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Torture survivors disproportionately affected by COVID-19 says ITJP

The COVID-19 pandemic has affected torture survivors disproportionately “while exposing the fragility of a flawed welfare and asylum system in the UK” the International Truth and Justice Project (ITJP) said in their new report.

The report, ‘Coping with COVID-19: The Experience of Torture Survivors in the United Kingdom', highlights the ways in which the pandemic has exacerbated problems faced by Tamils who survived detention, torture and sexual violence in Sri Lanka and are now seeking asylum in the UK.

“They are refugees or asylum seekers in the United Kingdom. Most do not speak English. For them, insecurity is the norm, as is living in an immigration limbo that is now intensified by the virus. They do not know when they will see their parents, siblings, wives or children again. The virus has exacerbated their physical and social isolation, re-traumatising them, and in some cases setting their recovery back years. After months in lockdown, they are hungry, scared and hopeless; some even contemplating ending their lives,” the report notes.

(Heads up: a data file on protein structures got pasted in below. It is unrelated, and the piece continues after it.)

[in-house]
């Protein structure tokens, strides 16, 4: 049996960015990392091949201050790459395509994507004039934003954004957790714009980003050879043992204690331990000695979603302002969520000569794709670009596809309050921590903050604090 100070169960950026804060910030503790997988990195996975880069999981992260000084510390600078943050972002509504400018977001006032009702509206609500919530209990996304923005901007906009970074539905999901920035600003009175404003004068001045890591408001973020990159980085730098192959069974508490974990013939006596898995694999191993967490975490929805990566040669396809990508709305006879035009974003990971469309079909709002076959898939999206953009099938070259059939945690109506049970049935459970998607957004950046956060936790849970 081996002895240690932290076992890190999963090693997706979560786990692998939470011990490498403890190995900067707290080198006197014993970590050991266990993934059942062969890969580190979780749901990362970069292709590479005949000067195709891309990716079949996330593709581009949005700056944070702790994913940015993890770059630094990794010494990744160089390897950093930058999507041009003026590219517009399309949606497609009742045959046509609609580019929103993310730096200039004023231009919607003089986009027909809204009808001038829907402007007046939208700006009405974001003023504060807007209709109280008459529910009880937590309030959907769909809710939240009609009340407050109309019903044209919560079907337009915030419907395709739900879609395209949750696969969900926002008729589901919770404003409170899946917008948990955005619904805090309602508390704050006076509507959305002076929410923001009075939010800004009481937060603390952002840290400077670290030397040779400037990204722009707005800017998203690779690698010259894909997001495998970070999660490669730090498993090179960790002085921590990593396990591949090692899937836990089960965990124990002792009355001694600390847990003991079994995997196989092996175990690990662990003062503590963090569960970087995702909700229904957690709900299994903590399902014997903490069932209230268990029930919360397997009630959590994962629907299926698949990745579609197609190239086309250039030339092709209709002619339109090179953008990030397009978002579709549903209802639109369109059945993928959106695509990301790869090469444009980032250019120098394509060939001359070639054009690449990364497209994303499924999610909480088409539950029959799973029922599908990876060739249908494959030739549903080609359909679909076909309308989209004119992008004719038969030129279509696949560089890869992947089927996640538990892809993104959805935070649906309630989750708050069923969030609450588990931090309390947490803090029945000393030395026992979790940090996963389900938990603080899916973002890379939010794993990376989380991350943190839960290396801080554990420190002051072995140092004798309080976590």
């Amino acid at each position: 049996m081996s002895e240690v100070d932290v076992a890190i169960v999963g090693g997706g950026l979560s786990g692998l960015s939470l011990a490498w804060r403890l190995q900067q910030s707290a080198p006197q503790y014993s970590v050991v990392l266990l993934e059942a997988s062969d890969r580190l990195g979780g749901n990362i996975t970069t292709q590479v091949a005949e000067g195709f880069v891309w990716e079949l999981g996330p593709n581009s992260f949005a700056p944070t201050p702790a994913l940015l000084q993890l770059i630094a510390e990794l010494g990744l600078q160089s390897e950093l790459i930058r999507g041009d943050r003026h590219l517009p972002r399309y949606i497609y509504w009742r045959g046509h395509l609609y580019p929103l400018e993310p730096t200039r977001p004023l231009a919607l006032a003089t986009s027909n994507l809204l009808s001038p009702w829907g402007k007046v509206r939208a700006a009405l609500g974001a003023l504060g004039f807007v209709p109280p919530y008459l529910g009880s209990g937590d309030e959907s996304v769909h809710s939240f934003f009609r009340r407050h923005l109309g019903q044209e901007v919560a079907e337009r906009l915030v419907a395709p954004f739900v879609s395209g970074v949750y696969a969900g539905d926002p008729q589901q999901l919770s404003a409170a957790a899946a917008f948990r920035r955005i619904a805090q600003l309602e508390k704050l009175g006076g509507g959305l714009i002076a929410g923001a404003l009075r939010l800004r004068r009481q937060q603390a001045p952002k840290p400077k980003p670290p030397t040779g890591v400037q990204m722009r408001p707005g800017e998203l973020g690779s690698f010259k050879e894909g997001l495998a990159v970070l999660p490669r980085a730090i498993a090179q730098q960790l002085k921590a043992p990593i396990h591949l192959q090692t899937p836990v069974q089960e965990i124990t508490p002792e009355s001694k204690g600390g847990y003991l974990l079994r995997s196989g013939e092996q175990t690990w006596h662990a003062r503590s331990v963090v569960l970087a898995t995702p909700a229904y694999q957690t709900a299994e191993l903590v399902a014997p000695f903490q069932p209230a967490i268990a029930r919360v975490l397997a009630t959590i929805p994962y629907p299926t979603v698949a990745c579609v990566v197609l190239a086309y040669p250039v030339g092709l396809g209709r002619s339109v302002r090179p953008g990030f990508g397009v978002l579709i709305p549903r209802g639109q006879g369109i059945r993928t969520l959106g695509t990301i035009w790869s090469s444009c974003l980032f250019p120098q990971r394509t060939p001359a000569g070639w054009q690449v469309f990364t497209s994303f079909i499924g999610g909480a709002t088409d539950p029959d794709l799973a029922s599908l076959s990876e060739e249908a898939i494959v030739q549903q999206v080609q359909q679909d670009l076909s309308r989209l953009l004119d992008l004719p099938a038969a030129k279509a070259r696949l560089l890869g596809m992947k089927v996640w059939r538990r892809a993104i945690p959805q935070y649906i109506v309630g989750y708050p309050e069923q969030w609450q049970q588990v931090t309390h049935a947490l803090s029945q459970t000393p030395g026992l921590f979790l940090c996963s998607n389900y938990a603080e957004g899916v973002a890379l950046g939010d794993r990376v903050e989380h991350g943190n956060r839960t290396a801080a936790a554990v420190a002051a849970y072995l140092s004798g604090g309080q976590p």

“I arrived in the UK in 2018. My asylum case is pending.  I was living with my sister and her family but moved out after my sister’s family fell ill. They were suspected to have caught the virus. The family was advised to self-isolate and I was sent away so I would not catch the virus.

Because of this, I have been living in temporary accommodation for the last 6 weeks. I have seen a big change in my loneliness here. It has become a big problem.  I am scared to leave my room. I go out once a week on a Sunday when there are less people on the street.  I am so lonely in this accommodation. I stay in my room most of the time. I do not know any other lodgers. We are all afraid of each other and avoid each other due to fear of catching the virus.

I feel very lonely. When I was able to attend the psychosocial project’s weekly meetings, I felt we were family. I miss that feeling, that setting, and I miss the food. This made a huge difference in my life. After every meeting, I would start counting down the days to the next meeting.

Food is a problem. My temporary accommodation is located above a shop and the shop is closed due to the virus. Because of this, I have not been able to accept the food and vegetable boxes sent to me by the project.

No matter how much counselling I have, having no solution to my situation is not helping. The issues include my family in Sri Lanka, my problems in this country, my asylum case on hold and my problems in my temporary accommodation. No amount of counselling will solve these problems until my asylum case is resolved. I feel like my life is on hold, that my life is in limbo. The insecurity of it all makes me very anxious and depressed. Loneliness is a big problem now.”

-Male survivor 

The report stresses the importance of Government intervention and has called on the UK to grant temporary leave to remain and impose moratoriums on deportations and other forced returns, grant temporary authorisation to work, to improve access to healthcare and simplify access to National Asylum Seekers Support.

Read the full report here.


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